Your response basically says that pro-natal conservatives don’t have any political influence in the US, which may be true.

    On the second bit, I’d think that libertarians might fault social security not just for endangering other transfer programs, but I confess that my Reason subscription has lapsed. I continue to think that an article that found room for “lad magazines” as an explanation might have found room for social welfare programs.

  • Thomas, You’re right that SS plays a fairly large role in many people’s retirement income. But I think I’m now remembering Gokhale’s broader point, which I think was that social insurance is to a large extent a substitute for self-insurance. If you reduce social insurance, the savings rate will just go up, and you’ll end up in basically the same place in terms of demand for intra-family transfers. So the effect on family formation is small. Anyway, I should look that up.

  • Kerry Howley

    I should have added in the above comment that this divide is U.S.-specific. In Europe you’ve obviously got nationalist traditionalists who support generous payments to mothers.

  • Aha! We just had a fire alarm and I talked to Jagadeesh outside. He seemed to me to say (I don’t want to commit him to my interpretation of it) the important thing is assurance of future consumption. Any credible mechanism that assures people of consumption in old age should reduce demand for kids, other things equal.. Social insurance can do that. But forced savings (aka, privatization) should have much the same effect. Many developing countries have no real social insurance, but are declining in fertility fast. In those cases part of the explanation may be improvement in savings and investment mechanisms. Anyway, the key is confidence in providing for the future. If either social insurance or sound financial institutions helps to produce that, it should affect fertility.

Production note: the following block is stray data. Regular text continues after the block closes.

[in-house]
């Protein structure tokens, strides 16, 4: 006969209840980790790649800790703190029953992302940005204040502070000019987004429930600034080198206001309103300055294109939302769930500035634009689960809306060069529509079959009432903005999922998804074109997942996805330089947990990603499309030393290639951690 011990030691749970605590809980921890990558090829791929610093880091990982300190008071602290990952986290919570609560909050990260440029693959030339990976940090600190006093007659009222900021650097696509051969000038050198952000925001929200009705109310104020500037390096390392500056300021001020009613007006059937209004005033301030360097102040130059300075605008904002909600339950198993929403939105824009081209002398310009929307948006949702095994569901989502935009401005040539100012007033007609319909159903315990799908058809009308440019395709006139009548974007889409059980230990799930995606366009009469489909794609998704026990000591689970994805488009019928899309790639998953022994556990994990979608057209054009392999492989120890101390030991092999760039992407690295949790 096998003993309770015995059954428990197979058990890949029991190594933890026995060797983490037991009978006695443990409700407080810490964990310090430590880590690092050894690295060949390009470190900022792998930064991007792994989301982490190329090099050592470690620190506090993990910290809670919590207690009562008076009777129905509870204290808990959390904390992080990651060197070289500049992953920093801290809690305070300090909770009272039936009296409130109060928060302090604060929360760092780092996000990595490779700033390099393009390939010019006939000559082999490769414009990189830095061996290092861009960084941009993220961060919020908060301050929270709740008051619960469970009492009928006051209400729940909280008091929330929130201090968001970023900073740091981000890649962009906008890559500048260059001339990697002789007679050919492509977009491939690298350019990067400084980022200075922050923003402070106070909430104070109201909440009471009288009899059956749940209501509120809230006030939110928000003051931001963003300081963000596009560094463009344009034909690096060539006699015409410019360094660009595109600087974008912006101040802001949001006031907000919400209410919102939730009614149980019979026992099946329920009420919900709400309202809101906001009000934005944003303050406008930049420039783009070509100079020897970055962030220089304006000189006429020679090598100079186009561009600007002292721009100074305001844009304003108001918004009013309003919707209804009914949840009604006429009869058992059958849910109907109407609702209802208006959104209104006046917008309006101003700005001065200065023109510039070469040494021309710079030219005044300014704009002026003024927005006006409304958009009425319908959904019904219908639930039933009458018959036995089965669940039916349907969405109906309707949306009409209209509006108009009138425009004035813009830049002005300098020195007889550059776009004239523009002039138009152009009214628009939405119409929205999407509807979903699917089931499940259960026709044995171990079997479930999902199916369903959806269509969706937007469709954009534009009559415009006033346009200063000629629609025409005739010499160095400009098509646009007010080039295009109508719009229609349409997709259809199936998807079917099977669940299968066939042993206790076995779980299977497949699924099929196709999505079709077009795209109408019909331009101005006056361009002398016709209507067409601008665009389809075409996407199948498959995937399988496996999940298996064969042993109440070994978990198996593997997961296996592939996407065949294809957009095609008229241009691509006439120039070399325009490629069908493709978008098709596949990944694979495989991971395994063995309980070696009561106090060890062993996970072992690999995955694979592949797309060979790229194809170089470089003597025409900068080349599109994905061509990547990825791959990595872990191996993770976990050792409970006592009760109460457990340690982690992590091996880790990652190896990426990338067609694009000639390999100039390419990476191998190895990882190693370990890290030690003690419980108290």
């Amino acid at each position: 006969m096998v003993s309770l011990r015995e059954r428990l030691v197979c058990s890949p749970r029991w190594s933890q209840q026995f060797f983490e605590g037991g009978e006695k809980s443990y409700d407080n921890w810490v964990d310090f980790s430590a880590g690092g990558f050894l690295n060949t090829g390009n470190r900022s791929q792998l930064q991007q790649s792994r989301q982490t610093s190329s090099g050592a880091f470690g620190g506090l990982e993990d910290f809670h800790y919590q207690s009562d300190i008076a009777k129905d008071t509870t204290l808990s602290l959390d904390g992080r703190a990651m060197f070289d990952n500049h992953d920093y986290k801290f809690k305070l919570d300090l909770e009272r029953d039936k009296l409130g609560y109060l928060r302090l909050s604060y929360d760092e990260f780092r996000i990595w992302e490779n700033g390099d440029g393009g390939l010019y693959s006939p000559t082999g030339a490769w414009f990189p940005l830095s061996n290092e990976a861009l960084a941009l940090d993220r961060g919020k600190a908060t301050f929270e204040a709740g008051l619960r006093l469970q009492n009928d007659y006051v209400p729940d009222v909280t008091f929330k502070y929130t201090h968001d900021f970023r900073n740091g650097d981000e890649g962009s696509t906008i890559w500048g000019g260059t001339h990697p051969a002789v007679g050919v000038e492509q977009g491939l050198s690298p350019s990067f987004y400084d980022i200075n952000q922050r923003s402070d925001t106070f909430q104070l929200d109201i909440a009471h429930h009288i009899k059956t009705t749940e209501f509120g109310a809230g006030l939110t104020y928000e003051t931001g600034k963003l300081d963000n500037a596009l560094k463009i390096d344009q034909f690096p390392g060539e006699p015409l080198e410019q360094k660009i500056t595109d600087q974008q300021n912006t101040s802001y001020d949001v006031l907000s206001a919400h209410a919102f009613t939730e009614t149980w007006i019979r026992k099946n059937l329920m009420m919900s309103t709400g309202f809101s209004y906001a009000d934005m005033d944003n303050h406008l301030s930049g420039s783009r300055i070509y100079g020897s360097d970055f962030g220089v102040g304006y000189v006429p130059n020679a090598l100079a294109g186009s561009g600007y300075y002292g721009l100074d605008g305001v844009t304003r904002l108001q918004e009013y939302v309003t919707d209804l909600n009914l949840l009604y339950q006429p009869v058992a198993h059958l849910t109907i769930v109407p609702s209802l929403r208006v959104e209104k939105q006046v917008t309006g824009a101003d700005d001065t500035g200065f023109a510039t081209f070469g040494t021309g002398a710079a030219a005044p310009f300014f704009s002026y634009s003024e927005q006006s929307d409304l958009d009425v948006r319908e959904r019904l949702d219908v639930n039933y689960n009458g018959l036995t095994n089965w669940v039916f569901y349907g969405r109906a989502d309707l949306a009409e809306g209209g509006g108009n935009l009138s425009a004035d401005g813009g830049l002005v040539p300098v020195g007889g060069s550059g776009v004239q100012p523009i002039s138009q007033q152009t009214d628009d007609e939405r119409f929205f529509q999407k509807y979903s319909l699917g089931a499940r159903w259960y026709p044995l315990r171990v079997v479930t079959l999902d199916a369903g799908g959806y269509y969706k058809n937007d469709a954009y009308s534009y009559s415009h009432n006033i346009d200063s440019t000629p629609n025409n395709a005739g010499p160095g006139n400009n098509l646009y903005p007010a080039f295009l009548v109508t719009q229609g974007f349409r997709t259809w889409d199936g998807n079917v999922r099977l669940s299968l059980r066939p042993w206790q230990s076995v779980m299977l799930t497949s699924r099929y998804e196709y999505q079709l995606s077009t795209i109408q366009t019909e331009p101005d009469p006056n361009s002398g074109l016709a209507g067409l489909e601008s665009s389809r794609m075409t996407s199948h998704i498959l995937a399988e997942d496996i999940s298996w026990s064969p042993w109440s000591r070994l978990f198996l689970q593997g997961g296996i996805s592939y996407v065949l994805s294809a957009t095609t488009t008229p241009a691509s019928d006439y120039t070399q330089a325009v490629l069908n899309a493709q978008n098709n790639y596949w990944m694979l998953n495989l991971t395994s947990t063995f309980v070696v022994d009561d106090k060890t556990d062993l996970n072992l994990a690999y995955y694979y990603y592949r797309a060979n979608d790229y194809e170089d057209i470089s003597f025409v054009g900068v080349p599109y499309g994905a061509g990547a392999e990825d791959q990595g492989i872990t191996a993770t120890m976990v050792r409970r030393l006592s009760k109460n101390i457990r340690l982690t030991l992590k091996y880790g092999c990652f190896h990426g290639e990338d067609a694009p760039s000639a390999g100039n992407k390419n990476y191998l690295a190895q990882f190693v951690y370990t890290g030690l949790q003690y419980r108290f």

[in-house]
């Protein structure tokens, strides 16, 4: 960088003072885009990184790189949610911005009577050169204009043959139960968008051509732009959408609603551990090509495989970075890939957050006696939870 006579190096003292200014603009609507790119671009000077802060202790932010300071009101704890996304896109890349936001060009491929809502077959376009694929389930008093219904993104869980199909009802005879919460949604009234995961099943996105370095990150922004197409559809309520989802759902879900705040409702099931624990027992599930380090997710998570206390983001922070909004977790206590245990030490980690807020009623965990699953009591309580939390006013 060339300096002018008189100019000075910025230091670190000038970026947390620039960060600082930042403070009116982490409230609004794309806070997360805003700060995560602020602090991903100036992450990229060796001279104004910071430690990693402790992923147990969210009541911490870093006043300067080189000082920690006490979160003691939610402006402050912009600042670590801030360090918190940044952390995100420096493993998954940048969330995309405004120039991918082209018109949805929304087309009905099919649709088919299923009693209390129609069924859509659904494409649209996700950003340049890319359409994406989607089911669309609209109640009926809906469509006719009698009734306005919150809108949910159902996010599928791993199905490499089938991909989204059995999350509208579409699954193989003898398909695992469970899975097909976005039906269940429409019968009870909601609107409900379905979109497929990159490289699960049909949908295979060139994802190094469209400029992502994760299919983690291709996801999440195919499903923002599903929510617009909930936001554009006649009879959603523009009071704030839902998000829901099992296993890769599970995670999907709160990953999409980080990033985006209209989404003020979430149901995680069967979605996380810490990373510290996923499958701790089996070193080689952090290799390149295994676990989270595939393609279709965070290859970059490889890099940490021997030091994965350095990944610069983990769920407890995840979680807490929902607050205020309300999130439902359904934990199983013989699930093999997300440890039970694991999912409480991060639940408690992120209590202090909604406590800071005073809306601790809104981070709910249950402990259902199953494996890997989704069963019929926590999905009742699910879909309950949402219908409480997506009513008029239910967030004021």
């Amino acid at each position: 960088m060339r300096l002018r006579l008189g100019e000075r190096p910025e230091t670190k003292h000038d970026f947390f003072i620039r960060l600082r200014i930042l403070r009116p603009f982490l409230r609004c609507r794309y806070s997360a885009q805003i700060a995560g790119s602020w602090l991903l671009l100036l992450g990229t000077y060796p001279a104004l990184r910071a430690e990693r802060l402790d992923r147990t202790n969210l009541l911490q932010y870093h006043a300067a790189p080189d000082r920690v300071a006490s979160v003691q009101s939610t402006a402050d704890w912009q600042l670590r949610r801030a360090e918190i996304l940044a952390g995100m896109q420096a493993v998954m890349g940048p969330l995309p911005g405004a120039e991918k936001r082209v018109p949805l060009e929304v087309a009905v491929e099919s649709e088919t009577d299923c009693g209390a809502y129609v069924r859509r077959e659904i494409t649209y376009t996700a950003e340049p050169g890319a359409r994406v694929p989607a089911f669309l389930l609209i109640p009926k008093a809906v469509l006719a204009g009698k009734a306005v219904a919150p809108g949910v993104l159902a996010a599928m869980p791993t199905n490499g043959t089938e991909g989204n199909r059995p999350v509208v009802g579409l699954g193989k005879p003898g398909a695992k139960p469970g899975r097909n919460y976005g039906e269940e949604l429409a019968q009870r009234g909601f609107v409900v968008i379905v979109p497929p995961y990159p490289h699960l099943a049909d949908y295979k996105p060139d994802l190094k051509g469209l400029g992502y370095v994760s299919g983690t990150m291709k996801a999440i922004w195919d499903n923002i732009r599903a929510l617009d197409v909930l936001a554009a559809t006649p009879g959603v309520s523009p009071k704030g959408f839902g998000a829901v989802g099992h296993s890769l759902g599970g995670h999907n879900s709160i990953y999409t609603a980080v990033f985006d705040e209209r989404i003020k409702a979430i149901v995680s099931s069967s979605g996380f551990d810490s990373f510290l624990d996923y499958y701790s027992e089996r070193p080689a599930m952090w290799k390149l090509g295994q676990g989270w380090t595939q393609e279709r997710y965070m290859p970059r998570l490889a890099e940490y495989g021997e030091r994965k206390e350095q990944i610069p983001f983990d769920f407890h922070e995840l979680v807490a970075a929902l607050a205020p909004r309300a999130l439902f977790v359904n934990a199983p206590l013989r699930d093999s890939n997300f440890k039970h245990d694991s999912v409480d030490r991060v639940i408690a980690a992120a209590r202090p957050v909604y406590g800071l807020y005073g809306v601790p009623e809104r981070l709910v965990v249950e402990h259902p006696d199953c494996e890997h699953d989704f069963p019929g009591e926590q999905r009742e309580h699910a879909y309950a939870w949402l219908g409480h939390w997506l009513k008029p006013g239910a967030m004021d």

• John Thacker

    Will and Kerry,

    Megan linked to this NBER paper on the subject. It agrees, as do I, that increased access to capital markets does play a role in the reduction of fertility, about half– but it also finds that the structure of social insurance accounts for the other half across a broad cross-section of countries, both rich and poor. There are some other effects in poor countries too, notability reduced child mortality meaning that you don’t need extra children as “insurance” to insure that as many will survive to support you.

    “More importantly, there is no general pattern across countries. Some places with no social insurance to speak of are declining sharply in fertility, and some places with lavish social insurance, such as France and Sweden, have relatively high birthrates.”

    You have merely pointed to exceptions that prove the rule (in the true sense of the phrase.) The countries with lavish social insurance but relatively high birthrates provide large incentives (financial and otherwise, such as benefits) to boost the fertility rate and make up for part of the effect of social insurance programs. The effect from the social insurance programs is still there, but there are counterbalancing effects by the government specifically to address the free-rider problem.

    Agree that forced savings under a privatized system would have a similar effect, though.

  • John Thacker

    “I should have added in the above comment that this divide is U.S.-specific. In Europe you’ve obviously got nationalist traditionalists who support generous payments to mothers.”